How Girl Talk gets away with it
The cease and desists are already rolling in for our mash-up thread, most of them coming from that persnickety old coot Lou Reed. It gives rise to the inevitable question-- how does Girl Talk operate without getting sued? The mythology surrounding his evasion of intellectual property law is extensive, and a listen to his releases, which are, prior to Night Ripper, still easy to find in a Cheapo Discs, leaves one wondering. Certainly, fewer artists have so boldly, and so assertively, appropriated the material of other artists. It’s often been offered that he operates under the protections of his label, Illegal Art, which, thanks to being run in almost complete anonymity, can’t be served with summonses by rabid prosecutors.
Well, enough speculation. Here’s Girl Talk on Girl Talk in a September article in Spin magazine, discussing his own seeming untouchability and the occasional favor his piracy has curried even among the artists he‘s borrowed from.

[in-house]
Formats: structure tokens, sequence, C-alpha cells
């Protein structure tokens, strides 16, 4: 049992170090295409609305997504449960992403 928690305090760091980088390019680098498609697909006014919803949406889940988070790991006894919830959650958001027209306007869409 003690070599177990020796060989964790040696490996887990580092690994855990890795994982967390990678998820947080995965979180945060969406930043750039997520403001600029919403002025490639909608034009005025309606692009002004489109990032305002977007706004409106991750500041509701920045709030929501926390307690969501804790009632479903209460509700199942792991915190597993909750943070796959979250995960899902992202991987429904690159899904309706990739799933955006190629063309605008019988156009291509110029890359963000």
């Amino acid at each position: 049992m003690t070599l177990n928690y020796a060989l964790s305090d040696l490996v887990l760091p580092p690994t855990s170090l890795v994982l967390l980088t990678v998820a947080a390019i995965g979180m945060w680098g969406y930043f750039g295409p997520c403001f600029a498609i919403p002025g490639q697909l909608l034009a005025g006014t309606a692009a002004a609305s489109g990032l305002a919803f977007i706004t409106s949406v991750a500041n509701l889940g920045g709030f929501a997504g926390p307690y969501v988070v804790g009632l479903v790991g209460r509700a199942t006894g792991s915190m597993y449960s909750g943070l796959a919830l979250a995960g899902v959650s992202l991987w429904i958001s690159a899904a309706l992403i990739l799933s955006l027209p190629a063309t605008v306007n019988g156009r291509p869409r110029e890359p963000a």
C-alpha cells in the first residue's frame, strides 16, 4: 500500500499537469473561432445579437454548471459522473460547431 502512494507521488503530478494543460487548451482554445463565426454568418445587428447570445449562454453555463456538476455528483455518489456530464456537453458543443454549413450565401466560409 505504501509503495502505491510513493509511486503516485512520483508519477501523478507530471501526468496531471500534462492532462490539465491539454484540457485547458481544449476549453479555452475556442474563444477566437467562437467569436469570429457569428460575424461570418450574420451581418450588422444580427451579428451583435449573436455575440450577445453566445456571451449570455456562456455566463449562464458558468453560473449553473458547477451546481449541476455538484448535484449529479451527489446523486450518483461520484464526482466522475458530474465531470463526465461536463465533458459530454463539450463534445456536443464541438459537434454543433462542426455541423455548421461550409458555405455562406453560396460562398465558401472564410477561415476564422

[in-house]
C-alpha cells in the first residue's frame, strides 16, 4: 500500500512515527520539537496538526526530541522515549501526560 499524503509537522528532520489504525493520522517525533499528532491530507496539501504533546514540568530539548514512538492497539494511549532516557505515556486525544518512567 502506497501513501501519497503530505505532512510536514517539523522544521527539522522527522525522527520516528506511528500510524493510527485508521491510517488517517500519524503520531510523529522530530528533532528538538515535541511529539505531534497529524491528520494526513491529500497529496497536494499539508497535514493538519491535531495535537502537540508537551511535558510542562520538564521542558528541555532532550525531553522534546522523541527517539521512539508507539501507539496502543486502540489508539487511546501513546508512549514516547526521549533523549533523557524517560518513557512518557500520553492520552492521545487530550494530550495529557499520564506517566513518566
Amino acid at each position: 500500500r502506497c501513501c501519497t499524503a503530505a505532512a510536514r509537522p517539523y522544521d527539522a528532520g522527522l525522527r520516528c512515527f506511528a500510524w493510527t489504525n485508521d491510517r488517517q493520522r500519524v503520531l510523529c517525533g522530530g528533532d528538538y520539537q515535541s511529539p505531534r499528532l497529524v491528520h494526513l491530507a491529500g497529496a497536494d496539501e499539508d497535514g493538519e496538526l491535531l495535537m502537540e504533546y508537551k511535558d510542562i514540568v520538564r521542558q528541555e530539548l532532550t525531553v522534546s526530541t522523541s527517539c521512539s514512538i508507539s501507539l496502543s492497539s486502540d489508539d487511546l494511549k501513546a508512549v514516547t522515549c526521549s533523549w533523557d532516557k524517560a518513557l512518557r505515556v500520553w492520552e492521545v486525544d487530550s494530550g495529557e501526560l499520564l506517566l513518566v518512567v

The ramifications here are certainly hard to comprehend, and do much to point out the hypocrisy and impotence of the music industry’s failed crusade on piracy. While Jammie Thomas, the Duluth woman sued by the RIAA (Recording Industry Association of America) earlier this year, goes bankrupt for her personal downloading on Kazaa (a practice which generated no personal profit), Gregg Gillis sells out major rock venues on both sides of the Pacific, moves his mix albums by the thousands, and emerges from it the most vaunted hipster DJ since Keoki.
What a country.
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